ALIEN STARS opens with Harry having lost his job with legitimate firms and having been reduced to doing criminal work with a corrupt partner. They now serve as thieves and black marketeers who acquire antiques with occult significance then sell them to their patrons. It’s a pretty big shift for the normally honest and forthright Harry so I found this change a bit jarring. This time, his latest job results in a death of a young woman who is involved in a conspiracy to deal with an unnatural plague that can destroy the world.

    Alien Stars isn’t quite as enjoyable as the other two volumes of the series due to the fact Harry doesn’t quite work as a professional criminal and I felt the more “aware” cultists helping him investigate the occult was less interesting than the protagonist stumbling around on his own. On the plus side, I liked the larger role of women in the story. There’s more in this book and they play a more central role than usual. I also appreciate all the references to the Colour out of Space, which is my favorite of HPL’s work.

    I appreciate Harry’s working class attitudes and how he’s more worried about raising enough money to make it through next week than he is about the cosmic forces menacing the universe. I’m not sure it’s believable he has as much trouble finding work as he does given the horrible casualties of both WW1 as well as the Spanish Flu. You’d think there’d be plenty of work for him to find but he’s probably developing a bad reputation given all the uncomfortable things he’s found himself involved with. I also appreciated some hints that Harry is contemplating his love life and the fact he’s fallen into a relationship with a fallen woman.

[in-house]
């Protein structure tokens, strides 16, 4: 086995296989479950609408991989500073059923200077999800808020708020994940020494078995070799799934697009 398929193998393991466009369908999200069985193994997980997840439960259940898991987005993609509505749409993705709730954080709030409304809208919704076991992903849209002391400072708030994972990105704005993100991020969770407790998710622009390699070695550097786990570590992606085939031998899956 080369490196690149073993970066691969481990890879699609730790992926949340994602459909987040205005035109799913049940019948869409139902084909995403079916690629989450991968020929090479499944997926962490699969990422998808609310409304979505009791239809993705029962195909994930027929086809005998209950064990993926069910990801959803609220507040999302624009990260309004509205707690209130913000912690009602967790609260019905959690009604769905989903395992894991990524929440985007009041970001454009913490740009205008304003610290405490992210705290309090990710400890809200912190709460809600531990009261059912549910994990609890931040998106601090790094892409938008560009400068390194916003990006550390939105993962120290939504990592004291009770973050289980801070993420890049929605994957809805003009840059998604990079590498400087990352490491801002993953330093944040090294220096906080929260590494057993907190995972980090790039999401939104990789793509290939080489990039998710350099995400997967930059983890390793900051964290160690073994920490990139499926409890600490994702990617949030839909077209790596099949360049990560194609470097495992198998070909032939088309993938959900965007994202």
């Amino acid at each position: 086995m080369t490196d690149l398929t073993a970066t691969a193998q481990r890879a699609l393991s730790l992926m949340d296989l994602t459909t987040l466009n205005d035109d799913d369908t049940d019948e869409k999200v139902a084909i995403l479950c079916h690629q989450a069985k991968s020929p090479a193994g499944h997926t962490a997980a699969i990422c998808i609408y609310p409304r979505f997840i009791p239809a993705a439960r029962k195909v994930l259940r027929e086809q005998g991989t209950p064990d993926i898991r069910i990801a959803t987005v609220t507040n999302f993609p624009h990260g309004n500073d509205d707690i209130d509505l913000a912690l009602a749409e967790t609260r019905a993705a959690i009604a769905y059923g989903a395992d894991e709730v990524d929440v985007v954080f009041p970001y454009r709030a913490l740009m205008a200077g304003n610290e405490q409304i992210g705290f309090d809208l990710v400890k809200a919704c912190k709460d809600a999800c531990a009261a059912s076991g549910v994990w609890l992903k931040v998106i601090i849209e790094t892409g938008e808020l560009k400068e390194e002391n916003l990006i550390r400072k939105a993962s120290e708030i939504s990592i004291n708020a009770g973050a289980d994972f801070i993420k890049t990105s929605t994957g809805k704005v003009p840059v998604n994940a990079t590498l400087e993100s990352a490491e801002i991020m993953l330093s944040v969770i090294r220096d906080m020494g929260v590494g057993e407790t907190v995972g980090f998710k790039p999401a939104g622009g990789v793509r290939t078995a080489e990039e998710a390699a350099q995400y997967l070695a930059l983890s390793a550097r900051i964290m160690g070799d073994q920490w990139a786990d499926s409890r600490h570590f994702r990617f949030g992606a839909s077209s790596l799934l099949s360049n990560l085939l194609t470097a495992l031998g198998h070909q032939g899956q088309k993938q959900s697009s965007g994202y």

The book also introduces Harry to some racist and occultist organizations that aren’t immediately destroyed by the end of the book. I think they make an interesting contrast to Harry, who if not a progressive by modern standards, is certainly so for his time. I don’t think he’ll remain with his current employers long but am not sure how he’d be able to turn against them without getting himself killed. Harry is not a evil genius or guile hero, he’s just a solid working class man who survives the Great Old Ones primarily by knowing when to run.

    This book is also the first time Harry is actually attempting to stop one of the supernatural menaces he’s found himself facing. Before, he’s ended up dealing with issues sideways or existing on the peripherary of something supernatural. Here, there’s a real threat to the world and it’s interesting to see how Harry copes with it. Part of the books’ charm is the fact he’s not a hero but dealing with things that are potentially world-shaking. His bystander status (and continued survival) is one of the things which makes him almost unique in the Cthulhu Mythos.

    In conclusion, this is a decent sequel to the previous Harry Stubbs novels and I recommend them to anyone who wants to continue the series. David Hambling has created a wonderfully complex occult detective mystery series that makes excellent use of its historical period.